The Novel or the Film?

book better than movie

The three most recent films I’ve seen at the cinemas are How I Live Now, The Hunger Games and The Book Thief. Besides war, oppression and heroics, these films have something else in common. They were all novels first. While the films were enjoyable, I couldn’t help but wonder if I would have enjoyed them more without all the preconceptions and expectations that come with having read the book. Which did I prefer? I would say the novels in a heartbeat. It seems as though this is almost always the case. So why is that?

Novels don’t have time limitation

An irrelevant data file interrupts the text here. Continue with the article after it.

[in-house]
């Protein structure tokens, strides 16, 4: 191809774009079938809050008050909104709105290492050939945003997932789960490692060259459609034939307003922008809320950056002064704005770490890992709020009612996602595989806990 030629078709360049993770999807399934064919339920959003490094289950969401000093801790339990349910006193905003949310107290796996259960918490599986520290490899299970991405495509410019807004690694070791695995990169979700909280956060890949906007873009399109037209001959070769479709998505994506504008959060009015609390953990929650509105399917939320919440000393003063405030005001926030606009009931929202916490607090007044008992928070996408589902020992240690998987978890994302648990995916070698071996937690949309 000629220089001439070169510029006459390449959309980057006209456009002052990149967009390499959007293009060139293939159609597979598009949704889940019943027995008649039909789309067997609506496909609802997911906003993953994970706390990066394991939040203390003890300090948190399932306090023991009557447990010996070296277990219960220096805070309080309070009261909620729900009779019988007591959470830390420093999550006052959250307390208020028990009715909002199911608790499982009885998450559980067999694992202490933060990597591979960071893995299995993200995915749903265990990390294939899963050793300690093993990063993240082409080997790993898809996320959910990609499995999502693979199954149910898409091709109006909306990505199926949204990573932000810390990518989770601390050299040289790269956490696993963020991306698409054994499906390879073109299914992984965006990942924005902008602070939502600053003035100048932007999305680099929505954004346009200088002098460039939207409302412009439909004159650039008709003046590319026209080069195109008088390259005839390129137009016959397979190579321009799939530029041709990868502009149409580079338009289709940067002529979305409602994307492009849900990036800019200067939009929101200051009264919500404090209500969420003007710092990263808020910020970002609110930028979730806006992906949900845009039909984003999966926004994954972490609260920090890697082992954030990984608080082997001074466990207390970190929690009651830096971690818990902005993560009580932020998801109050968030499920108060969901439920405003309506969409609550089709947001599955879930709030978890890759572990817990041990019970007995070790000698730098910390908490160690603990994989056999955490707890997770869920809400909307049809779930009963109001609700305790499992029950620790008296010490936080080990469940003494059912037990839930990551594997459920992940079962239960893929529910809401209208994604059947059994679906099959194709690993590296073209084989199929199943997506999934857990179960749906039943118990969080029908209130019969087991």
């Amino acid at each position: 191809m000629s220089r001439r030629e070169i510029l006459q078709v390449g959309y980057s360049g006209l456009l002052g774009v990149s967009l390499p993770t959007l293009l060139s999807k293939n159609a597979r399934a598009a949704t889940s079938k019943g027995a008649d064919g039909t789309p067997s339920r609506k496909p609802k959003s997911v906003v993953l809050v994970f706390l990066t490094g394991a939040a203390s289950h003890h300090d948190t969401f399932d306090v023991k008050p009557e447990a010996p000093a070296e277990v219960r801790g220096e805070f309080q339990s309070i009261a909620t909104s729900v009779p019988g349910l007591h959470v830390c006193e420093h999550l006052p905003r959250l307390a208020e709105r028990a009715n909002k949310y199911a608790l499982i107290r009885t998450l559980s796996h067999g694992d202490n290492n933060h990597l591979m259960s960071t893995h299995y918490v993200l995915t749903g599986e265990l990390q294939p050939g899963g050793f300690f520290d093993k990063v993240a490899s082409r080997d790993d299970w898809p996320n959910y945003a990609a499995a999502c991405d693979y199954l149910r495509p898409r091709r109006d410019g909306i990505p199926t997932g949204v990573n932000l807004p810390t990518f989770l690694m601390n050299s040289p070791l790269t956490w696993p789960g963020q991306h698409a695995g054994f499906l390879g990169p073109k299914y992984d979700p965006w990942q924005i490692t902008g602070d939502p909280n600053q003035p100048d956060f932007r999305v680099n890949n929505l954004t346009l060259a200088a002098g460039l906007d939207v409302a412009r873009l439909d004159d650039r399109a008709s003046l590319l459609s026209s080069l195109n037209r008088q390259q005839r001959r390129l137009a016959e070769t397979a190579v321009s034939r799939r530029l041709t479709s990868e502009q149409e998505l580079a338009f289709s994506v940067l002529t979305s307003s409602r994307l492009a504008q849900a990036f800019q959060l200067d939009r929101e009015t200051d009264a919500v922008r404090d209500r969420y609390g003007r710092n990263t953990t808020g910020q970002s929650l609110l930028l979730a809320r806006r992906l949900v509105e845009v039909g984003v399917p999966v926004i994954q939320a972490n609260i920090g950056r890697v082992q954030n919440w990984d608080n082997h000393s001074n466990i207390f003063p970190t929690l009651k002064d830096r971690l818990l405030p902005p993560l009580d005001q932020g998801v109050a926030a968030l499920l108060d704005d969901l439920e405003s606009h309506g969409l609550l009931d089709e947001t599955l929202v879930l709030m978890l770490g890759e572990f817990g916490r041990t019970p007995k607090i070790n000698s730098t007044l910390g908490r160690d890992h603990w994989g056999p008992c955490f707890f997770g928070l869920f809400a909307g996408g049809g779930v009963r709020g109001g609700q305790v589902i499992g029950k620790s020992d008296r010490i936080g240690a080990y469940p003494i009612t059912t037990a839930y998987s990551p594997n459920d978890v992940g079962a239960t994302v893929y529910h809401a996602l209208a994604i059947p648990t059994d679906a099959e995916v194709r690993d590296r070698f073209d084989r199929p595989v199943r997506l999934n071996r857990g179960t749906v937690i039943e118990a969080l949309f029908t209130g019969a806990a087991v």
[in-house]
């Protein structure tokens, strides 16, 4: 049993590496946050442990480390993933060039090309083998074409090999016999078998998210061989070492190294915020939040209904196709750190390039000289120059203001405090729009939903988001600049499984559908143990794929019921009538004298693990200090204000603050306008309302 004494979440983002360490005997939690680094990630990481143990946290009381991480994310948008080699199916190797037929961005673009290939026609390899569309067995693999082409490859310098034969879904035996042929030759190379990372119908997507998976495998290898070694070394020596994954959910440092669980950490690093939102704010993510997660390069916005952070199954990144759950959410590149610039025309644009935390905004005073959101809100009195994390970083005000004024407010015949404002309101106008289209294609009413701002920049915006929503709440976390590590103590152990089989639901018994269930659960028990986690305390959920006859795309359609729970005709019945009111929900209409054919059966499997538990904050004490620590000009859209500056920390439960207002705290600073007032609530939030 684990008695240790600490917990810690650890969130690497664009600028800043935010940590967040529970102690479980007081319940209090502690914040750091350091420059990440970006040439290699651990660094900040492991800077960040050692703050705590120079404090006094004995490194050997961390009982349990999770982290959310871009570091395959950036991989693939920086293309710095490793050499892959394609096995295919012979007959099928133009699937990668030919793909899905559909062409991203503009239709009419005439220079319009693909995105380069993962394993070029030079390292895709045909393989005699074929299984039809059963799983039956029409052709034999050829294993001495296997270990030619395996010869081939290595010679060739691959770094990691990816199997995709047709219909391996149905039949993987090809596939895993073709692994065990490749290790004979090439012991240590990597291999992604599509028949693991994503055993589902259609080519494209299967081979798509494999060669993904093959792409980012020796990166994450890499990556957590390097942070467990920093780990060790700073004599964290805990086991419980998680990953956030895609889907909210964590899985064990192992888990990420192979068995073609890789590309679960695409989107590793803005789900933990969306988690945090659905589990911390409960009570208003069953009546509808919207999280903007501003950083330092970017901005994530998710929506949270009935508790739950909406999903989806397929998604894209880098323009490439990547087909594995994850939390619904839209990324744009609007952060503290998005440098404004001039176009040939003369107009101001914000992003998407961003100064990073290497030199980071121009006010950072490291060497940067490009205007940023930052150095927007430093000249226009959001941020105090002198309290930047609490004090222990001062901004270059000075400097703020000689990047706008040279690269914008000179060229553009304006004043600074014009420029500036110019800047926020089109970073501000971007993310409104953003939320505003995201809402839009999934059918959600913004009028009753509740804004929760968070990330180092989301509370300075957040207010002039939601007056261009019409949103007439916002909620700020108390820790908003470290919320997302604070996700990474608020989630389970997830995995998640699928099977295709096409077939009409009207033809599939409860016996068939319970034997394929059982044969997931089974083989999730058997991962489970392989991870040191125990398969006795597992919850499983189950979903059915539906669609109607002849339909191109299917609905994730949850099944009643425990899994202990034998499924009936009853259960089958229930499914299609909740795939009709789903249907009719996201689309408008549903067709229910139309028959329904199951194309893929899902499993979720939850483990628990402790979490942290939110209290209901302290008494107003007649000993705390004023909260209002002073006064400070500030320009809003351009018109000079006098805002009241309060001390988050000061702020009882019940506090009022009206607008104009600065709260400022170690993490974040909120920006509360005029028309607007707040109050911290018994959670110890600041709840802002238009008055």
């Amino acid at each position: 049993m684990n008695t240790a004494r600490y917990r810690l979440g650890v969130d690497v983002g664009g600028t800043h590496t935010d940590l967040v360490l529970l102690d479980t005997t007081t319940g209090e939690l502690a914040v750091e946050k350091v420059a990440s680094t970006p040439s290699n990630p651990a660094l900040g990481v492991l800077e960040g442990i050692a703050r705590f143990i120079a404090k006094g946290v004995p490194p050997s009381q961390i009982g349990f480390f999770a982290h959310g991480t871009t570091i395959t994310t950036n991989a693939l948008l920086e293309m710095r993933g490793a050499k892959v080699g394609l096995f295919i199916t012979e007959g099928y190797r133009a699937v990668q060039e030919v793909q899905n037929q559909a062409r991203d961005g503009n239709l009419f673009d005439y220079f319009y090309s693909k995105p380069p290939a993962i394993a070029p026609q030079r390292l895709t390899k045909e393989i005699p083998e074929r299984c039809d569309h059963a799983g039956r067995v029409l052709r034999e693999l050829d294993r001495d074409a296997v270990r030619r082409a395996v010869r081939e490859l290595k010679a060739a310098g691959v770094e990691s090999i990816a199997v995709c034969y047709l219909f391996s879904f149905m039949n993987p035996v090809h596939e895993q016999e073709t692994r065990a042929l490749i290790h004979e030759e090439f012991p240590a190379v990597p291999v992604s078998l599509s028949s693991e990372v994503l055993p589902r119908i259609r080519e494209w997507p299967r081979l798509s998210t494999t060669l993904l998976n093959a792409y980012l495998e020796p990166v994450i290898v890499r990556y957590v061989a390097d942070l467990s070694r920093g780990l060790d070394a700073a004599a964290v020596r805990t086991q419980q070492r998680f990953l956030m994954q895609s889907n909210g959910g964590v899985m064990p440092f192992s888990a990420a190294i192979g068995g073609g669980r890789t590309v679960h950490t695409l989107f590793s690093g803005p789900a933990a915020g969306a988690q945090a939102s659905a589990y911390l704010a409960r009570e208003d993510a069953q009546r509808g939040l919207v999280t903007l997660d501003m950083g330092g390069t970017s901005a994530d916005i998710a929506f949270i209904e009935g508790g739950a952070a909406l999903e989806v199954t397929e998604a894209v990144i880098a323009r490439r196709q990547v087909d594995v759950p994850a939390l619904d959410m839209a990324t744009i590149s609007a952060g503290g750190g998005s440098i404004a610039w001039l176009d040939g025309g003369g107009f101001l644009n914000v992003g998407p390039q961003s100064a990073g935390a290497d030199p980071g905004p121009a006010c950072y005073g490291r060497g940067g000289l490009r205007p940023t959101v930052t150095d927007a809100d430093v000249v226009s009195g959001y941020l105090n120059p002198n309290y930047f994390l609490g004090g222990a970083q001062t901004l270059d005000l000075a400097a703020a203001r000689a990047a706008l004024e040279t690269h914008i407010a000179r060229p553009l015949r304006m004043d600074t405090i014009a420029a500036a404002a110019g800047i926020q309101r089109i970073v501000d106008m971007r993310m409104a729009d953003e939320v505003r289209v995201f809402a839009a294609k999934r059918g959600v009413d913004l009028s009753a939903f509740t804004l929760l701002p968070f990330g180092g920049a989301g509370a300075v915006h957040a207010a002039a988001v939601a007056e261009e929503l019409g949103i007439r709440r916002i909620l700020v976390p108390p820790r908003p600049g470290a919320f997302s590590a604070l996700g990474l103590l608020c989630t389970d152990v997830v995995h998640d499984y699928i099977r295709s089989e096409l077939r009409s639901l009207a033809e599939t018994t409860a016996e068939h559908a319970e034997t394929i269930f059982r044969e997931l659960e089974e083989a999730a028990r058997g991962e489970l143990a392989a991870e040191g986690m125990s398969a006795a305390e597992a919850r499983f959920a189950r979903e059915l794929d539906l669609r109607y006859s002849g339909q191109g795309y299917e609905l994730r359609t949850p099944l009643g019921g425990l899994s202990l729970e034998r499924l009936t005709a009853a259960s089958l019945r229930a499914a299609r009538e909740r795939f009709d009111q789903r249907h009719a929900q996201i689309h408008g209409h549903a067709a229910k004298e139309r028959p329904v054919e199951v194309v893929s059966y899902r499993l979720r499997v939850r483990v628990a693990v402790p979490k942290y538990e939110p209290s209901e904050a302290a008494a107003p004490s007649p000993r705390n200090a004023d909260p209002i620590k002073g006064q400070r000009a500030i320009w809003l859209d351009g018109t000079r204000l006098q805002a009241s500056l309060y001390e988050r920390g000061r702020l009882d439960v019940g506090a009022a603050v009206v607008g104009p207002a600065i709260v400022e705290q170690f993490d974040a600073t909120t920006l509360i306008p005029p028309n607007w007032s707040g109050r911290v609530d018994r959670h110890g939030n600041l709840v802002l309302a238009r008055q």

While a novel can fit in as much or as little as the author desires, a film must deliver the contents of a novel in only a few hours. This makes it impossible for the film to portray all the events in the novel. It is up to the director to pick and choose what should be included and omitted, and what is most important to the story. Not only may the decision be one that you don’t agree with, but by cutting out content, the film runs the risk of lacking substance, being less coherent, and affecting the development of characters and future events. Even the smallest moments in a novel, such as a look or a word, can add value to the narrative but are simply overlooked in the film. For example in the film The Help, we are told that Aibileen has raised seventeen white children when she starts sharing her stories with Skeeter. She then begins to recall the first child she ever raised, and the affectionate relationship they shared. What the film fails to mention is that Aibileen left those children because she knew eventually they would learn to be racist, and no amount of her love could stop that from happening. She left to avoid heartbreak. The novel doesn’t exempt children from racism in the way you could argue the film does, and hence, Skeeter’s unconditional love for Constatine is more exceptional and significant. This small piece of information that didn’t make it into the film is enough to slightly alter the novel’s original message.